Saturday, May 16, 2009

Pedagogical blogical

I like reading. I like watching documentaries. I learn a lot. Sadly, I also forget a lot. So while my film viewing is in hiatus*, this blog will now become my aide-mémoire. We're going educational!

Feeling exceedingly grown up by reading some non-fiction that wasn't a cookbook. Spent almost two weeks sick on the sofa, encouraging moral, spiritual and educational improvement by imparting fascinating facts to Mr Chairman. I know he appreciated it. The book? Churchill's wizards: the British genius for deception, 1914-1945. And my, isn't it just chock-full of interesting tit-bits. Which, dear reader, I will now share with you.

Camouflage is fairly new. The Germans had it sussed when they marched into Belgium in WWI, wearing mud grey uniforms. The French, on the other hand, chose to go into battle wearing royal blue and red, white gloves and dress swords. This uniform did not last long.

The charmingly named, Operation Mincemeat, involved the dumping of a dead body at sea, apparently carrying 'secret documents', a photo of his 'girlfriend', a stern letter about 'his' bank overdraft. Actually, this account does nothing to convey the sneakiness of the whole episode. It's worth reading more about it : Wikipedia says.

The British used dummy tanks made of plywood. A skeleton staff would move them around, create tyre tracks and fake fuel depots to give the impression of a huge force. They painted canvas to make jeeps look like tanks. They built fake buildings and even constructed an entire fake harbour with anti-aircraft batteries complete with sound effects and fireworks. They dropped platoons of dummies with parachutes and conjured up fake armies. The entire D-Day manouveurs depended on such trickery and bluff (and very nearly came a cropper).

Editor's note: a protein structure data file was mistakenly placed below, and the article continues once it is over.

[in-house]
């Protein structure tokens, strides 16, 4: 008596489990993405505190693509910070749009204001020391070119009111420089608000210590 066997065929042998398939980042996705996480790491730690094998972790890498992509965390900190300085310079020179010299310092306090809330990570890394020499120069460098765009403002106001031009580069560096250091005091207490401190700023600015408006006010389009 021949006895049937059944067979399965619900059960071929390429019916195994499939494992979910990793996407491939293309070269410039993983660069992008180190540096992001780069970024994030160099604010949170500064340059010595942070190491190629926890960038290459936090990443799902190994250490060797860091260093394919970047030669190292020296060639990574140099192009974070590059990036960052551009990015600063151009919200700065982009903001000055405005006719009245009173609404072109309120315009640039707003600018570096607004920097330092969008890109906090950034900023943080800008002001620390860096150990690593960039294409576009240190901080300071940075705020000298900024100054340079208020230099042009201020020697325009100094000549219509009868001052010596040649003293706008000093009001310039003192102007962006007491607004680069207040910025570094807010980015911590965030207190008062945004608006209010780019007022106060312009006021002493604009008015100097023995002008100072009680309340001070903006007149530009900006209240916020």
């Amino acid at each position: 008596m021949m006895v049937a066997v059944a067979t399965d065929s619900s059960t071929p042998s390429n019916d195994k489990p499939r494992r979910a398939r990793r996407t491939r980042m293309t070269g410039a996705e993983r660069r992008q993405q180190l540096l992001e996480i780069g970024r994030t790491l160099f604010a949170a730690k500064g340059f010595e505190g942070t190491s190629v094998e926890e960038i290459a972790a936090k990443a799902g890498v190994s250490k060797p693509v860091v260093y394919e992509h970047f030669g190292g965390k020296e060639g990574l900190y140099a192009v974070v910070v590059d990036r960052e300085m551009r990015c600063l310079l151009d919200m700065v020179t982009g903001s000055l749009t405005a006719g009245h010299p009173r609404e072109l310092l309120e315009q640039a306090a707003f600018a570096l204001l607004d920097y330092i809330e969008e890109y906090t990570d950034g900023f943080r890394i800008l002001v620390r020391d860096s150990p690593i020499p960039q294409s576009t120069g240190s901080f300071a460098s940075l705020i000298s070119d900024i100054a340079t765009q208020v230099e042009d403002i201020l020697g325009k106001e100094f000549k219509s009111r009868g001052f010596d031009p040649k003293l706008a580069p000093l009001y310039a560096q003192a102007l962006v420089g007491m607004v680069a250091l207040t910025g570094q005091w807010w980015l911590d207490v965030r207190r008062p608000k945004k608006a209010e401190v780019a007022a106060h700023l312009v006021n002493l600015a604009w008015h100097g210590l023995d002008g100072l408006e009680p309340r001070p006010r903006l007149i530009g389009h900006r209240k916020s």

The whole tissue of lies was largely created by artists, actors, stage folk and an impressive array of writers: John Buchan, Kipling, J.B. Priestley, Roald Dahl, George Orwell... I have, of course, forgotten the rest. But can you imagine Ian McEwan creating fake personas for fake a British airman?

It's surprising the British got anything done - their beauracracy was a nightmare. 17F, NID17, SOE, ISLD, PWE, MI(R), MI9.... all doing much of the same thing and all hating each other.

In WWI a stage set designer made fake trees out of metal, hollow inside so
a soldier could climb up and spy on the enemy. To make them more lifelike they used bark cut from a tree at Buckingham Palace. It would take about 16 men to carry the trees around and several hours to set them up. Why didn't the Germans notice trees springing up?

Planes dropped loads of tinselly reflective material to fool the newly devised RADAR equipment. I have a wonderul image of how pretty this must have been in such horrifying circumstances.

The early days of camouflage saw some ill advised experiments. Like palm trees adorning London factories.

One of the major forces behind British deception was arrested in Spain, wearing woman's clothing complete with pearls, turban and handbag. Why he is dressed like this is unknown. Why the Spanish let him go is just as puzzling.

It's a cracker of a book and I've not done it justice. Read it and entertain your loved one today.

*Since we've bought ourselves a NEW TELEVISION, gigantor size, we're having too much fun watching television to bother with movies. MegaTV makes even ads look captivating.


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